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FuelEU Maritime

31st Aug 2023

What is FuelEU Maritime?

FuelEU Maritime is a regulation which aims to support the decarbonization of the shipping industry. Upon entering into force from 1 January 2025, it will increase the share of renewable and low-carbon fuels in the fuel mix of international maritime transport in the European Union (EU).

The European Parliament (EP), Council of the European Union, and the European Commission (EC) have reached an agreement on the FuelEU Maritime regulation. The EP and Council are expected to formally adopt the revised regulation later in 2023.

As the final text is adopted, we at DNV will inform you of the further details on the requirements and processes, including all the related implementing and delegated acts.

FuelEU Maritime’s impact on shipping

In general, FuelEU Maritime sets well-to-wake greenhouse gas (GHG) emission intensity requirements on energy used on board ships trading in the EU from 2025. What’s more, it mandates the use of shore power for container and cruise ships in certain EU ports from 2030.

Greenhouse gas emissions must be below a required level

From 2025, for ships trading in the EU or European Economic Area (EEA), the yearly average GHG intensity of energy used on board, measured as GHG emissions per energy unit (gCO2e/MJ), needs to be below a required level.

The GHG emissions are calculated in a well-to-wake perspective, including emissions related to extraction, cultivation, production and transportation of the fuel, in addition to emissions from energy used on board the ship.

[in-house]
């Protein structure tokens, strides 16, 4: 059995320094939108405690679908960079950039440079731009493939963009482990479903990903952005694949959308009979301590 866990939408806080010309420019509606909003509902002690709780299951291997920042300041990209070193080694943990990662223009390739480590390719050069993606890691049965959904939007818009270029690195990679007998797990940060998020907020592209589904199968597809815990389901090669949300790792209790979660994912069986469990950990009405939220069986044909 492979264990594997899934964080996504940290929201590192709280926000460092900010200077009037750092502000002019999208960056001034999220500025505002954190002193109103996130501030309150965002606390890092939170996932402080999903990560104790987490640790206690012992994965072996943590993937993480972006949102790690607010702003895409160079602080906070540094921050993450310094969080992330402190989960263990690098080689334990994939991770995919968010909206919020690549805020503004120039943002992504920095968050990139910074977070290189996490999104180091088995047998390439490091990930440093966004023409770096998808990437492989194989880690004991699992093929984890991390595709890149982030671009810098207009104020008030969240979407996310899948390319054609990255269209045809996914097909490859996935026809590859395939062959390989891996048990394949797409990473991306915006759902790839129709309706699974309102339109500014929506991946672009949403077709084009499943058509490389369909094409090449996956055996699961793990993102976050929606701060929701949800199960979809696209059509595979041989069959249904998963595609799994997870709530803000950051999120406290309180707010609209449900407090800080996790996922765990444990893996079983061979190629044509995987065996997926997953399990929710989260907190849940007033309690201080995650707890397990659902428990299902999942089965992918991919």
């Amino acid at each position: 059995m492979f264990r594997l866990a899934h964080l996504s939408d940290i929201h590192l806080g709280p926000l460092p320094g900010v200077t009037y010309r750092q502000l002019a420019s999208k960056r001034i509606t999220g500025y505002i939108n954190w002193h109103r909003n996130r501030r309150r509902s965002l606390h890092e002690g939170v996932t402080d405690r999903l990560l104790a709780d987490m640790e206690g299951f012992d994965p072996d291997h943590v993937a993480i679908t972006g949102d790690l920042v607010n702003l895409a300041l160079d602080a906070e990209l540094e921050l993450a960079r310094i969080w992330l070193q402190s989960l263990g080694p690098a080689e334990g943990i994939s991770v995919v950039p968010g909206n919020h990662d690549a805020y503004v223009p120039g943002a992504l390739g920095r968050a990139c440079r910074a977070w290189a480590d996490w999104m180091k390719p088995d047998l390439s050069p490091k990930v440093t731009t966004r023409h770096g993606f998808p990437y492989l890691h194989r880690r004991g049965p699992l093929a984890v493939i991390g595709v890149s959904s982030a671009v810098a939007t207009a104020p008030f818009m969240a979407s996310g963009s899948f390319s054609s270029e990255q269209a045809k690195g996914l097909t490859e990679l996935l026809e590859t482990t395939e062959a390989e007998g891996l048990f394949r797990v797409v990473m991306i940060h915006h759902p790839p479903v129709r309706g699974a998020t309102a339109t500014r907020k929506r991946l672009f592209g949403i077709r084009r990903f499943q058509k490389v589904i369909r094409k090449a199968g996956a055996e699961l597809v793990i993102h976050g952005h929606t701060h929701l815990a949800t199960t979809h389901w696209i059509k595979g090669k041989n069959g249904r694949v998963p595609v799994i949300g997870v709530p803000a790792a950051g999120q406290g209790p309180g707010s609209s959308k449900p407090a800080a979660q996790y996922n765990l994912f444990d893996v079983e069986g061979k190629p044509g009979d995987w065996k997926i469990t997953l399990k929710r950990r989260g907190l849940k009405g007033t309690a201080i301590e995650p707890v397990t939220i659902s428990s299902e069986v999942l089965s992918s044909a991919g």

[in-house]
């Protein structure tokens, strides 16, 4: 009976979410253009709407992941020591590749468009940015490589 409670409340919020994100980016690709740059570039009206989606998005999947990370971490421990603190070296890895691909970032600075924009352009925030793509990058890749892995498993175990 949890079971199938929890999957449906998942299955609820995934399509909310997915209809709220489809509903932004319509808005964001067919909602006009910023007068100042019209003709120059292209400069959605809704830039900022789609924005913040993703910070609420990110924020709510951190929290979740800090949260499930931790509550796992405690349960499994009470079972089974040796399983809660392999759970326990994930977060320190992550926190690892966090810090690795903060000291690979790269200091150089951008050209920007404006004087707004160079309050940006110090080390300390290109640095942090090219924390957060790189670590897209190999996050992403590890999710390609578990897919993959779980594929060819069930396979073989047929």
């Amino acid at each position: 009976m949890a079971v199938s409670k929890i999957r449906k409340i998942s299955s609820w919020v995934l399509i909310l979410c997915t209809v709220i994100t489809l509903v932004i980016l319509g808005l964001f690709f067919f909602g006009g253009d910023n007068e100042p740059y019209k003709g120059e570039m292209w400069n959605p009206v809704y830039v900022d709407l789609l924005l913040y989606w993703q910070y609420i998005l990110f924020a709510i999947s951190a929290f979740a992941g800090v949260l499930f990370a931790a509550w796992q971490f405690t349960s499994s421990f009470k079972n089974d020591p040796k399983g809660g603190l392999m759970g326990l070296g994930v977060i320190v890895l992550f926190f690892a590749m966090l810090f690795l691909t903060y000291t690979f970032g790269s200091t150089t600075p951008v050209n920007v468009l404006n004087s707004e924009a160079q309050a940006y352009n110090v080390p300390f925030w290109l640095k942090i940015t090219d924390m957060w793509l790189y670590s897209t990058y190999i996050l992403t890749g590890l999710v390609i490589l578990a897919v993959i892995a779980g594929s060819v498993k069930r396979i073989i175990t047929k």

The FuelEU Maritime regulation also includes provisions for taking into account ships with wind-assisted propulsion.

FuelEU Maritime requirements based on percentage of energy used on voyages (image)
FuelEU Maritime requirements based on percentage of energy used on voyages

The GHG intensity requirement applies to 100% of energy used on voyages and port calls within the EU or EEA, and 50% of energy used on voyages into or out of the EU or EEA.

To avoid evasive behaviour, container ships stopping in transhipment ports outside the EU or EEA, but less than 300 nautical miles from an EU or EEA port, need to include 50% of the energy for the voyage to that port as well, rather than only the short leg from the transhipment port. The EU will provide a list of transhipment ports.

Container ships and passenger ships are required to connect to shore power

From 2030, container ships and passenger ships are required to connect to shore power when at berth for more than two hours in a Trans-European Transport Network (TEN-T) port.

From 2035, the requirement applies to all ports where shore power is available.